Plant-Based Therapy

Chastetree berry (vitex) helps to boost luteinizing hormone levels during the luteal phase of a woman’s menstrual cycle, which increases the production of progesterone.[vii] Maca is a nutrient-rich Peruvian herb that helps to regulate the production of estrogen, testosterone and progesterone, and promotes a healthy balance of all three. Diindolylmethane, or DIM, is a nutrient that is derived from cruciferous vegetables, and it helps offset the negative effects of low progesterone by reducing estrogen levels. This is important because the two hormones need to be maintained in a delicate balance and if estrogen is too high you will experience symptoms of low progesterone, even if your progesterone levels are in the normal range.

*EstroBlock is a physician formulated supplement with a clinically effective dose of DIM

Testosterone

Testosterone is another sex hormone that both males and females require. At least one in four men aged 30+ are estimated to have low testosterone levels, which is defined as 300ng/dL of total testosterone and less than 5 ng/dL of free testosterone.[viii] The symptoms of low testosterone in men include changes in sleep patterns, loss of libido, sexual dysfunction, infertility, muscle loss, weight gain, fatigue, depression, and emotional changes.[ix] By the time a woman reaches 40 her testosterone levels are half of what they were at 20. If testosterone levels drop too low, a woman may experience symptoms such as a loss of libido, difficulty reaching orgasm, lethargy, muscle weakness, depression, and a decreased sense of wellbeing.[x]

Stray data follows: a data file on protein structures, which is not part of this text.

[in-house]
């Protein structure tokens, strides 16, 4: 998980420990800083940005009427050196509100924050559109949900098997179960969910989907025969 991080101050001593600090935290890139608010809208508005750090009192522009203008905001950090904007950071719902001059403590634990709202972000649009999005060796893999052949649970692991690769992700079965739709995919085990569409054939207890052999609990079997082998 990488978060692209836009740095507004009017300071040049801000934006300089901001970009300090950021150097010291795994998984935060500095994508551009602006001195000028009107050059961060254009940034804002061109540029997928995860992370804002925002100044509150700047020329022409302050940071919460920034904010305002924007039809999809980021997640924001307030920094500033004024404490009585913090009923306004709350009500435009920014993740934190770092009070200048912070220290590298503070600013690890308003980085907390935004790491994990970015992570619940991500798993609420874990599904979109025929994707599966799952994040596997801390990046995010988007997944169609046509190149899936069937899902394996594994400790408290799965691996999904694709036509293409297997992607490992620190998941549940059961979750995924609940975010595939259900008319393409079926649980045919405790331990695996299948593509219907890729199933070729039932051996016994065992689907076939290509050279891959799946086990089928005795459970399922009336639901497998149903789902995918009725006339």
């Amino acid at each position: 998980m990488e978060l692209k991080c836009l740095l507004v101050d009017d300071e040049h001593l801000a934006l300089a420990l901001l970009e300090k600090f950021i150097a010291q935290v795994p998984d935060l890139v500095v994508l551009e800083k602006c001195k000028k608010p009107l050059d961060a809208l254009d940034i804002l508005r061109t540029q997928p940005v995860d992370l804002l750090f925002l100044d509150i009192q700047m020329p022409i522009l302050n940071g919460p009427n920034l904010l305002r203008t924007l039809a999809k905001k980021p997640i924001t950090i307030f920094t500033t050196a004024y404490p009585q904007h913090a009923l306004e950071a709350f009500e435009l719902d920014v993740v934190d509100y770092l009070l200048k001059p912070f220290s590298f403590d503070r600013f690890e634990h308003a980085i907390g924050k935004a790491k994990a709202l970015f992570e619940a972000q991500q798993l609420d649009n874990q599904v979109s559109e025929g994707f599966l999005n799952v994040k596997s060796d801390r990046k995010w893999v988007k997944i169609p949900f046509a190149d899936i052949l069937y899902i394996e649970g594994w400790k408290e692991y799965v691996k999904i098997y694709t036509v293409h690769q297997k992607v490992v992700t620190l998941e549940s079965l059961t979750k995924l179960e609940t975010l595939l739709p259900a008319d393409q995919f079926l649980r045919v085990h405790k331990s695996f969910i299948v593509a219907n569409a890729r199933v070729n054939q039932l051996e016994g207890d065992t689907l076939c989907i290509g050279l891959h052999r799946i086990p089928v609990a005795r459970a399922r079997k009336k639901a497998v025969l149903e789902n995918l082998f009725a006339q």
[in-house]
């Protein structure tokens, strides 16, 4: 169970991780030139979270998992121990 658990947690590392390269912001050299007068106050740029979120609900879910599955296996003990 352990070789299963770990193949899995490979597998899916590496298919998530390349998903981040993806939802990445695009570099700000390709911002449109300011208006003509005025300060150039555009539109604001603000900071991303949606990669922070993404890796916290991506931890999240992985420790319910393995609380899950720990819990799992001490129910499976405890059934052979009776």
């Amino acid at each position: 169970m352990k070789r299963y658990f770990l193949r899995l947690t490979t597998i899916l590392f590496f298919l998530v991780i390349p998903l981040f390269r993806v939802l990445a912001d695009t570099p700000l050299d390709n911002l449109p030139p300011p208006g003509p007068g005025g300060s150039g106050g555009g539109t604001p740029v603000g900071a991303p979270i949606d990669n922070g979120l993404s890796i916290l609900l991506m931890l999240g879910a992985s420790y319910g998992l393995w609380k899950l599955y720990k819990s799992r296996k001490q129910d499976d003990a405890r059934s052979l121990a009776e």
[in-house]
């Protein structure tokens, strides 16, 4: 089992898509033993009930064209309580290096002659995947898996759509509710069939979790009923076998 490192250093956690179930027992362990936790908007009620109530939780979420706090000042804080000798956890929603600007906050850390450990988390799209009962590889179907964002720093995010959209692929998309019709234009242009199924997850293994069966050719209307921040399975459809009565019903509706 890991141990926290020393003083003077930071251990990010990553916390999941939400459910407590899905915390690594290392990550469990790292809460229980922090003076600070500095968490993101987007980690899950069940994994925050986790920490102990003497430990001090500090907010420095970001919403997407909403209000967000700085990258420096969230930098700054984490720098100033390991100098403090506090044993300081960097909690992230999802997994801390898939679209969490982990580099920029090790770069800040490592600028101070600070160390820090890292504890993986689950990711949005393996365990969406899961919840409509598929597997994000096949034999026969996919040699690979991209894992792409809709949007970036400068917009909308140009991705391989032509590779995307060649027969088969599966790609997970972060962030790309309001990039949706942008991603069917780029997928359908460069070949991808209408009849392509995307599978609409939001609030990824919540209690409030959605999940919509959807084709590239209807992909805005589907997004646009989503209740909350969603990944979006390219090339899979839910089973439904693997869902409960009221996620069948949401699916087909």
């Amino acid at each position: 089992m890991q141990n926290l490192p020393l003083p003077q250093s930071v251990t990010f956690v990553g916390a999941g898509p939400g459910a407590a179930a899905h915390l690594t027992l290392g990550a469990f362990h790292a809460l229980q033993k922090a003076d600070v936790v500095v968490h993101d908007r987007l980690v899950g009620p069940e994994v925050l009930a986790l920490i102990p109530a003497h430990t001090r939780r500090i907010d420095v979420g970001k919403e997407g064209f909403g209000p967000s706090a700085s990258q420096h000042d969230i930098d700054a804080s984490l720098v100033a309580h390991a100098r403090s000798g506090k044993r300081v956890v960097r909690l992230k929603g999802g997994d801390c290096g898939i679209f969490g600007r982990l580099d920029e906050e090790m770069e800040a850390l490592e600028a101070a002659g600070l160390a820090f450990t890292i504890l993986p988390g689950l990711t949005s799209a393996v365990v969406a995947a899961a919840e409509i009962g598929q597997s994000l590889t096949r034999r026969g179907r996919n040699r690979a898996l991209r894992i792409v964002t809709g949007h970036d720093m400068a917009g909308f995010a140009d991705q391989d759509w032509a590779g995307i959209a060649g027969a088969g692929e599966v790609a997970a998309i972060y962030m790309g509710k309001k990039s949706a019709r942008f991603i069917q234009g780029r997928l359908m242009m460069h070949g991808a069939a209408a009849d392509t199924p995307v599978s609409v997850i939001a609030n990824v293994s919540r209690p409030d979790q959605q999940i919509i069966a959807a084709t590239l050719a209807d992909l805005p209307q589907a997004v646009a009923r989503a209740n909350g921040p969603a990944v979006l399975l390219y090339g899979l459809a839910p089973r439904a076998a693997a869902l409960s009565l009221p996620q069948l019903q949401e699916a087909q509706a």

Plant-Based Therapy

Nettle root increases the availability of free-form testosterone. One study found that when combined with oat straw extract, the testosterone levels of men and women participating in the experiment increased by an average of 105%. Rhodiola is another effective herb for boosting testosterone — a clinical investigation found that 2 grams of rhodiola crenulate taken for a month resulted in a 76% increase in testosterone. Zinc is also helpful, especially in males who are deficient in it; and both magnesium and boron can help to increase free testosterone levels. TestroVida contains nettle root, oat straw, zinc, and boron and it safely and effectively boosts testosterone levels in both genders.

 

 

 

[i] https://www.cancer.gov/about-cancer/causes-prevention/risk/hormones/mht-fact-sheet

[ii] https://dosagemayvary.com/high-estrogen-vs-low-estrogen-symptoms-for-men/

[iii] https://www.healthline.com/health/womens-health/low-estrogen-symptoms#symptoms2

[iv] https://www.ncbi.nlm.nih.gov/pmc/articles/PMC3074428/

[v] https://www.ncbi.nlm.nih.gov/pmc/articles/PMC4678495/

[vi] http://www.umm.edu/health/medical/altmed/herb/red-clover

[vii] http://www.aafp.org/afp/2005/0901/p821.html

[viii] http://abcnews.go.com/Health/Healthday/story?id=4508669&page=1

[ix] https://www.ncbi.nlm.nih.gov/pmc/articles/PMC2544367/

[x] https://academic.oup.com/humupd/article/10/5/421/769528